Healing From Complex Trauma & PTSD/CPTSD

A journey to healing from complex trauma.

My 6 year old has an imaginary friend, so I researched it :)

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I was aware pre-schoolers have imaginary friends and that is absolutely normal. But when my 6 year old started talking about ‘Sidney’ – I decided to research if this was okay. Child psychology fascinates me, as well as adult psychology.

Apparently, school aged children with imaginary friends can be more in-tune with emotional needs and connected emotionally to their parents. I’m aware my 6 year old, is an old soul type, a deep thinker and mature for his age, as has been noted by his teachers. He was recently given another ‘excellence in behaviour’ award.

We’ve had lots of talks about Sidney, and I always validate Sidney exists and ask questions. I know what he what looks like (he eyes just like me my son explained) and he is a ‘sensible’ friend. I giggled when my son said Sidney was his sensible friend, because his friends in school were not sensible. They are silly.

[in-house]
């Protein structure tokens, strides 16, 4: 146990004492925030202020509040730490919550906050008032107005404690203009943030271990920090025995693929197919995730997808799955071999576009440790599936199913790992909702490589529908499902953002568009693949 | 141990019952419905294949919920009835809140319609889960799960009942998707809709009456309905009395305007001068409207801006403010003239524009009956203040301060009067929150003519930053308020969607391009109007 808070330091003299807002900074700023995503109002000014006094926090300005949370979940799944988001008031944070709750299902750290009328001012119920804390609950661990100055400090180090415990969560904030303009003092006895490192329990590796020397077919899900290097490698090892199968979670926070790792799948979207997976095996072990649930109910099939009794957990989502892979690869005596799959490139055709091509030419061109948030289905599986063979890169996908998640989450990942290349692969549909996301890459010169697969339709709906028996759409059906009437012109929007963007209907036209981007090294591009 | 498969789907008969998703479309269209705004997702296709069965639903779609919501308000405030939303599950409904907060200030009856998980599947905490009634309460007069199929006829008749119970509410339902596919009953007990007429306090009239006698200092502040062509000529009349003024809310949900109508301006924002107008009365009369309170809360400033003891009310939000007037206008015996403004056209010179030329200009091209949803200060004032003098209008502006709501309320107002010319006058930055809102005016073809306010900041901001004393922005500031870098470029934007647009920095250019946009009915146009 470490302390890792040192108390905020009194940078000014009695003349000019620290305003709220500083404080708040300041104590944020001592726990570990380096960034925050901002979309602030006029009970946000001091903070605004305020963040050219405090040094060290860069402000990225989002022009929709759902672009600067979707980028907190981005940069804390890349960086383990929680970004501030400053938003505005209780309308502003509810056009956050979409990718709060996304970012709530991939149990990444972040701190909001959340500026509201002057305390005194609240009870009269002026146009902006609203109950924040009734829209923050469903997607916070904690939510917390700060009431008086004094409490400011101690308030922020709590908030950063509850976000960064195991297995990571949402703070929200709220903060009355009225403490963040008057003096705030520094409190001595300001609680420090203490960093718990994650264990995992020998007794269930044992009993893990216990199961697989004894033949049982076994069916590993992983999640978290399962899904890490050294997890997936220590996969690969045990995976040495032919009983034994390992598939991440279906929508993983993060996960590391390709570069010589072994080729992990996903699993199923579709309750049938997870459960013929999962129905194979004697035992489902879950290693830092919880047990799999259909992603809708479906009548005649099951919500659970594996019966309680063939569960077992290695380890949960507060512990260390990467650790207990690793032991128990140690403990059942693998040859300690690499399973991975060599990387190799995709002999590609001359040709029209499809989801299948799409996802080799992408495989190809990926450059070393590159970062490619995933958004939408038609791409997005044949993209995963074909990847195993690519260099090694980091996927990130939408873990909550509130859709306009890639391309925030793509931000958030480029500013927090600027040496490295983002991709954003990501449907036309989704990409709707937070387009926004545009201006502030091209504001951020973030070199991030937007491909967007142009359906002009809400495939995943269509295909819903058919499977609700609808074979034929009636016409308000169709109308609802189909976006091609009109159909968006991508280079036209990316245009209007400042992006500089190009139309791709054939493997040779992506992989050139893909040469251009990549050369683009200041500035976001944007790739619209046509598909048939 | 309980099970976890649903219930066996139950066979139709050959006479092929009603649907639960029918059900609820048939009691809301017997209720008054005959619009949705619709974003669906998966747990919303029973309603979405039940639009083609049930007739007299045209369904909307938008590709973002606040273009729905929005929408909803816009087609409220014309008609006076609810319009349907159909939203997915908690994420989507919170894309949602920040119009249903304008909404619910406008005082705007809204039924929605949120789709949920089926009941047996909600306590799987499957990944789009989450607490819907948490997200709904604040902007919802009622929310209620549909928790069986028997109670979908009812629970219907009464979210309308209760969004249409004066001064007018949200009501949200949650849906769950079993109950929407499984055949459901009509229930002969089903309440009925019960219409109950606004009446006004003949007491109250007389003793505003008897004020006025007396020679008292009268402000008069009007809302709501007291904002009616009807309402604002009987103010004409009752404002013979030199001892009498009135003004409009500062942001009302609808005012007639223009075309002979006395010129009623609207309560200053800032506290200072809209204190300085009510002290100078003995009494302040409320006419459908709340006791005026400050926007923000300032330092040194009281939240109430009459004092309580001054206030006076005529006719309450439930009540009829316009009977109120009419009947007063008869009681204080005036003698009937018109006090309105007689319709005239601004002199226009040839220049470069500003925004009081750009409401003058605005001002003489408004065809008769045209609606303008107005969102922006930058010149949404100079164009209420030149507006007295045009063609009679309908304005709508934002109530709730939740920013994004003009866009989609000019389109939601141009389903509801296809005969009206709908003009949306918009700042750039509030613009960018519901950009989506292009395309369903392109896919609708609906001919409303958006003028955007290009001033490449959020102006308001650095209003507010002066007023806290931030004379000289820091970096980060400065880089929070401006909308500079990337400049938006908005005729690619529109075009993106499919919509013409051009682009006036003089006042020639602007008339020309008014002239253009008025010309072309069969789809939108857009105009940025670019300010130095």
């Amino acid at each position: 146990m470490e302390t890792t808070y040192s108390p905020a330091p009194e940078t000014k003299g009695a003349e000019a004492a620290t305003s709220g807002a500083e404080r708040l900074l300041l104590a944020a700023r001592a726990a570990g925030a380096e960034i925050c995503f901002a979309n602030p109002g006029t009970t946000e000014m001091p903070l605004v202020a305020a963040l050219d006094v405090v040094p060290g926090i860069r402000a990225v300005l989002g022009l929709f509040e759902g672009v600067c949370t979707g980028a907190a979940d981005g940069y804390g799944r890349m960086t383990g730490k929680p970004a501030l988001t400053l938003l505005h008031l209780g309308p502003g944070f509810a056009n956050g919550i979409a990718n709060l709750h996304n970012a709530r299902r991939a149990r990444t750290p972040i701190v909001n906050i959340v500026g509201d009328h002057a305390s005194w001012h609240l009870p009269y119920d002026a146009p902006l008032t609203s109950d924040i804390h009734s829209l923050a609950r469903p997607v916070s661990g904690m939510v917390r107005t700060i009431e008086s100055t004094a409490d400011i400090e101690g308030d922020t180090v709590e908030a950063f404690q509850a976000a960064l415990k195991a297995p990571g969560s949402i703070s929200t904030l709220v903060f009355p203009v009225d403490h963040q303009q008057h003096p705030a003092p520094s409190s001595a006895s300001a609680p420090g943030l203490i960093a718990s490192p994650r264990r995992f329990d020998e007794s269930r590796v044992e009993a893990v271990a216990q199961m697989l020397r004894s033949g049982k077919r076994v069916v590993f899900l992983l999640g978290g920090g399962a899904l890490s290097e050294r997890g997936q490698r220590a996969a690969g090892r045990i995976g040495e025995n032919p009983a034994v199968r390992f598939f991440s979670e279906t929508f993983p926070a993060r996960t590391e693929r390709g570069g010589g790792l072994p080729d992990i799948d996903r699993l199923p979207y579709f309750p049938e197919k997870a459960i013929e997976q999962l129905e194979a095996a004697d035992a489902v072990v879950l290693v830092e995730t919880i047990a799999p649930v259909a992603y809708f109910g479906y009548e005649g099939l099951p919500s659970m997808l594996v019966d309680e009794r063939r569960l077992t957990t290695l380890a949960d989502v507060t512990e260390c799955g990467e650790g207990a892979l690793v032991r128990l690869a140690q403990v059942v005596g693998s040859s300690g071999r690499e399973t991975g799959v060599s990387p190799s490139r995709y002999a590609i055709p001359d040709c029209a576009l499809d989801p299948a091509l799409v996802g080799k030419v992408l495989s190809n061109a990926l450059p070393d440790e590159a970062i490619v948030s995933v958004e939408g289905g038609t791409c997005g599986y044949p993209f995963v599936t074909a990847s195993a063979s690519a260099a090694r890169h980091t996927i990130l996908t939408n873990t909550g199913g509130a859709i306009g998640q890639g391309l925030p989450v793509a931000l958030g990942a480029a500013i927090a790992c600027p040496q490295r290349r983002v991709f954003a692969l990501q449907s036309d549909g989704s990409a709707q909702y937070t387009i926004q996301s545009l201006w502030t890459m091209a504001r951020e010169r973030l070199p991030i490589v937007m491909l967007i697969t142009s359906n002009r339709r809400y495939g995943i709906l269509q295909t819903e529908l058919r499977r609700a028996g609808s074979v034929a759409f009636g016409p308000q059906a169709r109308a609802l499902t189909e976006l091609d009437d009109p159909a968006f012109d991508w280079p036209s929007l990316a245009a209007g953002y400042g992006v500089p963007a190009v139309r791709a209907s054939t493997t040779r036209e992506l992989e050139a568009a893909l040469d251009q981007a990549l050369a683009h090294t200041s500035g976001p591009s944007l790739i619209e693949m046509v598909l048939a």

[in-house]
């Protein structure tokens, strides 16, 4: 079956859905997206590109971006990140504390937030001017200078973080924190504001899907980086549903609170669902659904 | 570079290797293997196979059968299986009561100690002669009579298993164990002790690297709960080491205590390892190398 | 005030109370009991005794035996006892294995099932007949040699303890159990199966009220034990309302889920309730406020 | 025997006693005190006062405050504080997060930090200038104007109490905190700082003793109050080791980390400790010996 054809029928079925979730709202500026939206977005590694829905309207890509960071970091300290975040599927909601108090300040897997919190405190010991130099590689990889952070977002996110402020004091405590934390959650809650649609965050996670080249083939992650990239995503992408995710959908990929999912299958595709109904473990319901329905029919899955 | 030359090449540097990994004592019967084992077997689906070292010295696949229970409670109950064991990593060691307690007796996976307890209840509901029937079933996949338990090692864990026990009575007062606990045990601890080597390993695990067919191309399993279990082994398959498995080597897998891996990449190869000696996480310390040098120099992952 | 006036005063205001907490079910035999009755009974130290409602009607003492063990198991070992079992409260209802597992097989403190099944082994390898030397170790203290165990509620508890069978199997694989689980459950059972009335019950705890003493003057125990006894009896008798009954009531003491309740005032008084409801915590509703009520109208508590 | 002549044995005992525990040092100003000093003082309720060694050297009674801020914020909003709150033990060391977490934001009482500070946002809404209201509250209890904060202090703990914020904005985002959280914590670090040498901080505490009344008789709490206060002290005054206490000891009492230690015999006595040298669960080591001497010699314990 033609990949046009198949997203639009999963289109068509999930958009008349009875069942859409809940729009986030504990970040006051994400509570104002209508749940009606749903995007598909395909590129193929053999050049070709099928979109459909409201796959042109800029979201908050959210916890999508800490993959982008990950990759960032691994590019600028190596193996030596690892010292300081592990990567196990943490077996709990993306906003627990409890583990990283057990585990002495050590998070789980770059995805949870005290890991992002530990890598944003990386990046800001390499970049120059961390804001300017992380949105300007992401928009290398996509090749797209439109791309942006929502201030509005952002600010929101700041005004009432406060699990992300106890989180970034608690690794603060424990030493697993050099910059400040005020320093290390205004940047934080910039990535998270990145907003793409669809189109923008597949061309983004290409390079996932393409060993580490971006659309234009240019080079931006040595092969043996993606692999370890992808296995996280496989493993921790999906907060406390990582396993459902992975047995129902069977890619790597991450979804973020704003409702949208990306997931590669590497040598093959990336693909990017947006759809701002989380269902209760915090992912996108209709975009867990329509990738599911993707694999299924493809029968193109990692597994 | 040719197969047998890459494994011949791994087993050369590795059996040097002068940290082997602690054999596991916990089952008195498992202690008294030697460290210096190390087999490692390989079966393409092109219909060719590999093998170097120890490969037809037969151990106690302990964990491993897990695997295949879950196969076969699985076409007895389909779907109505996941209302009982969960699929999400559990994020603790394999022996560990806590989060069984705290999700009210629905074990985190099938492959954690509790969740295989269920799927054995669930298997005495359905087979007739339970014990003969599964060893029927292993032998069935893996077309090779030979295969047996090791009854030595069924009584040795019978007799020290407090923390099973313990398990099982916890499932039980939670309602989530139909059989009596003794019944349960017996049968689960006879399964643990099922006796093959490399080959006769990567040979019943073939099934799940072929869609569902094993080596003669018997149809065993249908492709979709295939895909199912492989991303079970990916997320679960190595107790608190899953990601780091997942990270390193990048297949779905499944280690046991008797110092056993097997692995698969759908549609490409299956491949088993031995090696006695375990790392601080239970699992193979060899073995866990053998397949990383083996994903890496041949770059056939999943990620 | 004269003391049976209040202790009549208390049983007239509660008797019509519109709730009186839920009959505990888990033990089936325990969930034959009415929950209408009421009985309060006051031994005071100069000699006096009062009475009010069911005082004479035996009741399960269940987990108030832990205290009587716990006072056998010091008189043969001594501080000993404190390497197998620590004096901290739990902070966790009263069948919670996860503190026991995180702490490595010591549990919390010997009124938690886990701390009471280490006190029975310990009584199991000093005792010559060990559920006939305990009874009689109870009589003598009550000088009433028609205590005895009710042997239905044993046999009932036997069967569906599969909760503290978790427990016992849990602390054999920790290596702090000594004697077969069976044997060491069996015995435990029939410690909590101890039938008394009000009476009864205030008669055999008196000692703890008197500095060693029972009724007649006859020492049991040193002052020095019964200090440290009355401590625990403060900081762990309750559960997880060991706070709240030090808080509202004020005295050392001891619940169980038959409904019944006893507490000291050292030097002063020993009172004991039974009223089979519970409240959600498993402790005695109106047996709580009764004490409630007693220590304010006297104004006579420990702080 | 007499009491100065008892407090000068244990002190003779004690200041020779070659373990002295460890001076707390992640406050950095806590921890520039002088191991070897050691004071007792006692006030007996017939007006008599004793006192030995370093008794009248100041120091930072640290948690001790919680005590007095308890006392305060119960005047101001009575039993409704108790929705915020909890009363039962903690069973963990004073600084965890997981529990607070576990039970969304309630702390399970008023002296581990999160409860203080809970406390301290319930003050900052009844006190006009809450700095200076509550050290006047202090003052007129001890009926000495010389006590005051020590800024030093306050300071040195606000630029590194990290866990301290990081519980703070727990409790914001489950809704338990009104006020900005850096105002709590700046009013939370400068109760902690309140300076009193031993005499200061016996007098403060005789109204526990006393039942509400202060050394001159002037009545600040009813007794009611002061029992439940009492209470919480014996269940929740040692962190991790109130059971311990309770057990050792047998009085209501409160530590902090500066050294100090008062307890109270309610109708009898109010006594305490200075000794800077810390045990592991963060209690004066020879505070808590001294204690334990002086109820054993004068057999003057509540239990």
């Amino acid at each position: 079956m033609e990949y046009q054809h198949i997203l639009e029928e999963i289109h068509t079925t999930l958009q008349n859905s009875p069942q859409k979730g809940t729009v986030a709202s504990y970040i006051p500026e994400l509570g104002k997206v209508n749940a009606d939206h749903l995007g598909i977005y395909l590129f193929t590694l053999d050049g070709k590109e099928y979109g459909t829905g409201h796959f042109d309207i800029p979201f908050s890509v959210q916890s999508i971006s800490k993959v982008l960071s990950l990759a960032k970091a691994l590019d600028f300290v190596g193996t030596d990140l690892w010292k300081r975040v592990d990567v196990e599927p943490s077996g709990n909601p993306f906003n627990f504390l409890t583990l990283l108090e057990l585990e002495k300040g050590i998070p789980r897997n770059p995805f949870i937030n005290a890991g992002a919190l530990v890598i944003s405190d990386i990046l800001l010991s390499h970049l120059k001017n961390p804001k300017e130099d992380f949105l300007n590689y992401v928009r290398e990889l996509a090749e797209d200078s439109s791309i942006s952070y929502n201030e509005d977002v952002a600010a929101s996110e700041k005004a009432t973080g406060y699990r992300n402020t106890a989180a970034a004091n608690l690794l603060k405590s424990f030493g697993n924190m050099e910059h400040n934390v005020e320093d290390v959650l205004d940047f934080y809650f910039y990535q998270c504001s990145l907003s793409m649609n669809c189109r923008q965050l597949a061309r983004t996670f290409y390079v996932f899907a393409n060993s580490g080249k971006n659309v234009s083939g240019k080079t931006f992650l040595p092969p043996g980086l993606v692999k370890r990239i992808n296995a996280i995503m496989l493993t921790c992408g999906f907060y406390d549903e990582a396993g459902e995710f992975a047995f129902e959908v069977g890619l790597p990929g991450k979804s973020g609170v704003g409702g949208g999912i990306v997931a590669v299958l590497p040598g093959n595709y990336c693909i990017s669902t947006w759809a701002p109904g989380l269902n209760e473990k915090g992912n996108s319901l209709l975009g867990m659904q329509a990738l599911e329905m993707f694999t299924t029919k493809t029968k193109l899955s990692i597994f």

I hear him chatting to Sidney, when he is playing on his own. My son likes his own company … and Sidney’s of course.

He also has completely normal social skills and interactions with children of all ages, and adults. In fact, he is more sensible than some adults. He is an old soul, I see that.

I was glad to see this http://www.apa.org/monitor/jan05/imaginary.aspx

And this http://raisingchildren.net.au/articles/imaginary_friends.html

I discussed this with my counsellor, who let me know this is ‘introjection’ and very normal for young children. She also stated my son saying Sidney has “big brown eyes like mummy” – means he has taken a very important part of me, and incorporated that into his imaginary friend. Which is significant, and shows the deep connection I have with my son.

I felt quite chuffed at that. I always hope I am doing a decent job of raising my children and pray their childhood, will be ‘good enough’.

Author: Healing From Complex Trauma & PTSD/CPTSD

I am a survivor of complex and multiple trauma and abuse, who at the age of 40, began my healing journey. I am using my journey to recovery and healing, to help others, to help survivors feel less alone, validated, encouraged and to enable others to understand themselves more. Complex trauma, particularly from severe, prolonged childhood abuse, is profoundly life changing. Complex trauma produces complex adults. The journey to recovery is a painful, often lonely, emotional daily challenge and it is my aim to encourage others in their daily battle.

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